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RE: [xmca] Understanding is no method but rather a form of communication
Action research, at least from a teacher-research perspective, is something I've always understood to emerge from participants' inquiries into their own practice. When teachers write about their classroom inquiries, they tend to begin with the story of the question, not what Hegel or Habermas thinks. Yet in this discussion of action research, the only people given credit for thinking are what you've called "researchers" who can stand back and take in the whole, rather than those with an emic perspective on their own experiences.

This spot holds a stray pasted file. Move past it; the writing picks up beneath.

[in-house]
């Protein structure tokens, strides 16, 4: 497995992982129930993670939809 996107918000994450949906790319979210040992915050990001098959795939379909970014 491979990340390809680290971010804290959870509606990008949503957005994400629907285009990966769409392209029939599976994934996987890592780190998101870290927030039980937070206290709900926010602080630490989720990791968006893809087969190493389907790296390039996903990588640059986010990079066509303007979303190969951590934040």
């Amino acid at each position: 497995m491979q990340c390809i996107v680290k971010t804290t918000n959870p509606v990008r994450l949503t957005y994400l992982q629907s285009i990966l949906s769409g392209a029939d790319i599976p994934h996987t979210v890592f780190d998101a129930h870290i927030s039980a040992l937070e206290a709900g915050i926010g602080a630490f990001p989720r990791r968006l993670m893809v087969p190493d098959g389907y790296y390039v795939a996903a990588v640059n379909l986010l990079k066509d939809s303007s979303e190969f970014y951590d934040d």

Or, at least, that's how it's come across to me. I know a lot of teacher-researchers, and have worked from that perspective myself, so I've been pretty well submerged in their discourse of emic understanding and distance from other people's detached study of them.
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From: firstname.lastname@example.org [mailto:email@example.com] On Behalf Of Martin Packer
Sent: Wednesday, July 18, 2012 3:53 PM
To: eXtended Mind, Culture, Activity
Subject: Re: [xmca] Understanding is no method but rather a form of communication
Could you spell this out a bit Peter? I'm not grasping your point.
On Jul 18, 2012, at 2:37 PM, Peter Smagorinsky wrote:
> What I find surprising about this whole discussion is that each and every source invoked is a highly placed theorist. It seems a bit patronizing to me.
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